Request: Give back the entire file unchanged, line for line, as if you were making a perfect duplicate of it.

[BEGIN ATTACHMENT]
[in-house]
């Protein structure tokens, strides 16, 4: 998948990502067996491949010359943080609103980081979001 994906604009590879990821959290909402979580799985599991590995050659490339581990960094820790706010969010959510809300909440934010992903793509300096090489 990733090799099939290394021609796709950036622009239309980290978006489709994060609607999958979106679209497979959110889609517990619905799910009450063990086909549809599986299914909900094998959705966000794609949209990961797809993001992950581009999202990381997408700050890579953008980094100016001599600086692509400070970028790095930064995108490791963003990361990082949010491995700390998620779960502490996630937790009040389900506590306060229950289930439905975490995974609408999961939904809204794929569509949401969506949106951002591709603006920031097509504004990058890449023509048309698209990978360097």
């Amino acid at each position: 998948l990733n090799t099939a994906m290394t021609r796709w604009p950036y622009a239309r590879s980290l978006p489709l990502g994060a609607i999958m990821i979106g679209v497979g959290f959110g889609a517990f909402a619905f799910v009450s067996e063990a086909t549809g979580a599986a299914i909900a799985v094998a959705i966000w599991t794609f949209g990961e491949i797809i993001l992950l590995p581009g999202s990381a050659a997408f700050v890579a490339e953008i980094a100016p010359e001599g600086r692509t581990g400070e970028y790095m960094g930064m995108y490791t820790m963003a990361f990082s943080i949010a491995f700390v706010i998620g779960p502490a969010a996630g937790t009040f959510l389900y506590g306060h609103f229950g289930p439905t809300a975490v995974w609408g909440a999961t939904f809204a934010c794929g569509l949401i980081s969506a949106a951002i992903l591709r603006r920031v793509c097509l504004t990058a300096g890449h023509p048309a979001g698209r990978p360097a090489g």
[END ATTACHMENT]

[in-house]
């Protein structure tokens, strides 16, 4: 998948990502067996491949010359943080609103980081979001 994906604009590879990821959290909402979580799985599991590995050659490339581990960094820790706010969010959510809300909440934010992903793509300096090489 990733090799099939290394021609796709950036622009239309980290978006489709994060609607999958979106679209497979959110889609517990619905799910009450063990086909549809599986299914909900094998959705966000794609949209990961797809993001992950581009999202990381997408700050890579953008980094100016001599600086692509400070970028790095930064995108490791963003990361990082949010491995700390998620779960502490996630937790009040389900506590306060229950289930439905975490995974609408999961939904809204794929569509949401969506949106951002591709603006920031097509504004990058890449023509048309698209990978360097």
């Amino acid at each position: 998948l990733n090799t099939a994906m290394t021609r796709w604009p950036y622009a239309r590879s980290l978006p489709l990502g994060a609607i999958m990821i979106g679209v497979g959290f959110g889609a517990f909402a619905f799910v009450s067996e063990a086909t549809g979580a599986a299914i909900a799985v094998a959705i966000w599991t794609f949209g990961e491949i797809i993001l992950l590995p581009g999202s990381a050659a997408f700050v890579a490339e953008i980094a100016p010359e001599g600086r692509t581990g400070e970028y790095m960094g930064m995108y490791t820790m963003a990361f990082s943080i949010a491995f700390v706010i998620g779960p502490a969010a996630g937790t009040f959510l389900y506590g306060h609103f229950g289930p439905t809300a975490v995974w609408g909440a999961t939904f809204a934010c794929g569509l949401i980081s969506a949106a951002i992903l591709r603006r920031v793509c097509l504004t990058a300096g890449h023509p048309a979001g698209r990978p360097a090489g």